Indigenous Peoples’ Rights at the Intersection of Human Rights and Intellectual Property Rights

Exploration of the interface between human rights (HRs) and intellectual property rights (IPRs) is a venture still at a gestational stage. One of the major challenges of that initiative is how to map indigenous peoples’ rights into the discourse. Indigenous peoples’ rights pose significant challenges to both HRs and IPRs jurisprudence. Not only is there a clarity gap over indigenous peoples’ rights in the international bill ofrights. Indigenous people’s rights are analogous misfits to any head of conventional HRs as well as conventional IPRs. Overall, indigenous people’s rights are a source of irritation to both HRs and IPRs. The HRs-IPRs interface help to unveil the root ofindigenous peoples’ disadvantages in both legal domains as outliers in regard to western legal traditions. As such, the contemporary interests in HRs’ interface with IPRs present new opportunity to re-engage the subject of indigenous peoples’ rights and to measure the progress of both HRs and IPRs in regard to indigenous peoples as the most vulnerable members of the human family.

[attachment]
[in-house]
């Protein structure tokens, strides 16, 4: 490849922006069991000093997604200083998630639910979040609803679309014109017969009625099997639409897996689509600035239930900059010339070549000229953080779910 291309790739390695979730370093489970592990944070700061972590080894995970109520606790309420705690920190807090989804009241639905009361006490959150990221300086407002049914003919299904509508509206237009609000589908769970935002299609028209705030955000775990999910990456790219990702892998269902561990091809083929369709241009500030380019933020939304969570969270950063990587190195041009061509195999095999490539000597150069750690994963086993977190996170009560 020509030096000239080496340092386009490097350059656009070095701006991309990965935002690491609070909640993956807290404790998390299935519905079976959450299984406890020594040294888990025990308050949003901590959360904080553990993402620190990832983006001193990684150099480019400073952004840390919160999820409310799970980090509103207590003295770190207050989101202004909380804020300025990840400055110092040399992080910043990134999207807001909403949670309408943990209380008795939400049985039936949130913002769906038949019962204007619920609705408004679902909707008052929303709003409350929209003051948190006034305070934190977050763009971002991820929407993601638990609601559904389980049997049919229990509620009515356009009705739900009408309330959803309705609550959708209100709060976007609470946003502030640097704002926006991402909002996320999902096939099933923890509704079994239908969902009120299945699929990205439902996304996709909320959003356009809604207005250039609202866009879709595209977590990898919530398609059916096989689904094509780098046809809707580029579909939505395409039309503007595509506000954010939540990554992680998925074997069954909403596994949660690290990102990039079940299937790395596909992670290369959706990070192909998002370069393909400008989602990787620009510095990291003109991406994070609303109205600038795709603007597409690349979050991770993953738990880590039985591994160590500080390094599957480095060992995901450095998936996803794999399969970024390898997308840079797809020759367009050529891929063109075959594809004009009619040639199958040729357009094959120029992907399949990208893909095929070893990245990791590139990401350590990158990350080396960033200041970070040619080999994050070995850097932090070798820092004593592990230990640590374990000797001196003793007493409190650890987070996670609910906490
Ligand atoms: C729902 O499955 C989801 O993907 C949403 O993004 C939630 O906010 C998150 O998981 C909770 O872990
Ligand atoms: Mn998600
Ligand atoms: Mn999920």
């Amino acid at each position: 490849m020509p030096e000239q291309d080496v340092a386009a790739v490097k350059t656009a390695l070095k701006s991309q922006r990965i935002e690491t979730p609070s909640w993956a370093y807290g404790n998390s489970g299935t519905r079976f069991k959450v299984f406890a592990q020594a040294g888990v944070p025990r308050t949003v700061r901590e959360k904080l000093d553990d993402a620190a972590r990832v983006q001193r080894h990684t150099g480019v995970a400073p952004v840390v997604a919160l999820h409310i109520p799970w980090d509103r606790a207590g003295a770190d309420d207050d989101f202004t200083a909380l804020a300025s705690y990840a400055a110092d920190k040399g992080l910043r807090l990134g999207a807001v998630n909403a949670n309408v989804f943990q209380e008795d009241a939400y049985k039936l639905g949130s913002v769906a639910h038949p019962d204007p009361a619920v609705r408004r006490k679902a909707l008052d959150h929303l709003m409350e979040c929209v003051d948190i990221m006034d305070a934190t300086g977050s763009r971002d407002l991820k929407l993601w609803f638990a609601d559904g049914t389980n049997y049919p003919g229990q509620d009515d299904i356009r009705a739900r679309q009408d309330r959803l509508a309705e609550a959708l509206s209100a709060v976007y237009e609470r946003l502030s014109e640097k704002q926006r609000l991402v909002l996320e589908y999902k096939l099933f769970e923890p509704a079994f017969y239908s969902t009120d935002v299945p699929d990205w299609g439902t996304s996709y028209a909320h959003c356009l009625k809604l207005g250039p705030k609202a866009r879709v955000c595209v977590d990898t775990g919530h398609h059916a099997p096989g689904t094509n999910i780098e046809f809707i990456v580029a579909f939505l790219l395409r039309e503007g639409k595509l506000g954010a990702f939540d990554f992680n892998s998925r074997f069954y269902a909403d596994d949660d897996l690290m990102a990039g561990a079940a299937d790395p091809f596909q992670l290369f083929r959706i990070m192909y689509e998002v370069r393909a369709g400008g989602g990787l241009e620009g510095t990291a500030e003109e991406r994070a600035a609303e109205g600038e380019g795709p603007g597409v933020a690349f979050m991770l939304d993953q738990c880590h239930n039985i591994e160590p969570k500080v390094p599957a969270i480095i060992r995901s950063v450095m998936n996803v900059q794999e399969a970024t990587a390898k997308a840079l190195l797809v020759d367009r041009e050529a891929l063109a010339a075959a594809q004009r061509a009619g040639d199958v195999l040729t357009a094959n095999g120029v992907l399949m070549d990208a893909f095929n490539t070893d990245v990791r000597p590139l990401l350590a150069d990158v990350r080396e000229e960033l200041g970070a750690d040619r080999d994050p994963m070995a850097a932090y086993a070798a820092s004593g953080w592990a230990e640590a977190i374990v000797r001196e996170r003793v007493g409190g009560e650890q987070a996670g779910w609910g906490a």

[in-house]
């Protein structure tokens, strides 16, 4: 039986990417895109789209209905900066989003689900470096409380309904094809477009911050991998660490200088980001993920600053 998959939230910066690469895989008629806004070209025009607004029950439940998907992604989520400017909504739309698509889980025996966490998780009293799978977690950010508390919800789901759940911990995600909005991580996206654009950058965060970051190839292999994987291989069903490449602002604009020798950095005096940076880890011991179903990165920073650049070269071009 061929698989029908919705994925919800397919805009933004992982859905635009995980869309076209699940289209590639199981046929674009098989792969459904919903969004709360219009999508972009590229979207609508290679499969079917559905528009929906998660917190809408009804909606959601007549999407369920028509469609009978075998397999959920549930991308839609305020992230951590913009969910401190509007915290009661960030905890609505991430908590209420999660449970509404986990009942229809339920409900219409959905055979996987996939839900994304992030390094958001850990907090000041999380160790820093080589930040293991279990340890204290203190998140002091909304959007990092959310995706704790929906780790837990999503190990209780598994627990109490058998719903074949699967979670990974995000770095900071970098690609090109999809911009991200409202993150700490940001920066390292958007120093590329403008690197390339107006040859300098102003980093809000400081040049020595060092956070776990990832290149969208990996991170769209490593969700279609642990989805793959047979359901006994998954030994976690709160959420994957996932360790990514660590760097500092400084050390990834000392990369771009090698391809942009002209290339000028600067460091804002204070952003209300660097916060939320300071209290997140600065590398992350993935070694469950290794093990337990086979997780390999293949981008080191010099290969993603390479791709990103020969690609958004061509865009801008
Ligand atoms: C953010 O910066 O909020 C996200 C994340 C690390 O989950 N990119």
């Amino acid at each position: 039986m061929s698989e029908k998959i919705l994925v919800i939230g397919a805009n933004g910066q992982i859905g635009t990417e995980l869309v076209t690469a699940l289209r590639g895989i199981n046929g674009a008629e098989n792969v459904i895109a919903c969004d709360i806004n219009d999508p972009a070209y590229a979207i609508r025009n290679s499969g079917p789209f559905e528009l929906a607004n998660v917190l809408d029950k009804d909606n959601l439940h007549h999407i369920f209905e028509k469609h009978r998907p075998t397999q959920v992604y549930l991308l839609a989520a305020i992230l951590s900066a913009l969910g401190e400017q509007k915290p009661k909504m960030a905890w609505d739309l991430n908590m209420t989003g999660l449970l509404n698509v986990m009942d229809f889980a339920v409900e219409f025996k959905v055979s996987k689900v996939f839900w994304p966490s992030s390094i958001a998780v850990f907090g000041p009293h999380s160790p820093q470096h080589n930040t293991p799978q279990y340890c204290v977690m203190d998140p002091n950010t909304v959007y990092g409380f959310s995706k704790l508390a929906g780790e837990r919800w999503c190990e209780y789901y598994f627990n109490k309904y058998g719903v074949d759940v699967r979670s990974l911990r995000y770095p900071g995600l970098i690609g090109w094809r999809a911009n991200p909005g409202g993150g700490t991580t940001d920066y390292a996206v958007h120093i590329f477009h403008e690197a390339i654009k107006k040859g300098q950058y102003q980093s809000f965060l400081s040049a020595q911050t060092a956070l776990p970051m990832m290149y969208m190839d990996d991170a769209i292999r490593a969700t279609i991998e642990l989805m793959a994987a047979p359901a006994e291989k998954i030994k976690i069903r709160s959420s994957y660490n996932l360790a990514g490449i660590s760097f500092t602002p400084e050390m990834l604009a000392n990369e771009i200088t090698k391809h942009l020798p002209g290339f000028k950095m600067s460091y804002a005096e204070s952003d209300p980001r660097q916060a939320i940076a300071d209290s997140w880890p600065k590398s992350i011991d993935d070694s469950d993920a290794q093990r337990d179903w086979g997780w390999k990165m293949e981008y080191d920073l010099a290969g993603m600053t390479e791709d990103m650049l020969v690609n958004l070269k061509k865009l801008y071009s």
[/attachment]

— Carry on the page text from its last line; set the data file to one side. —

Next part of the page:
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Oguamanam, Chidi, Indigenous Peoples’ Rights at the Intersection of Human Rights and Intellectual Property Rights (2014). Marquette Intellectual Property Law Review, Vol. 18, No. 2, 2014.

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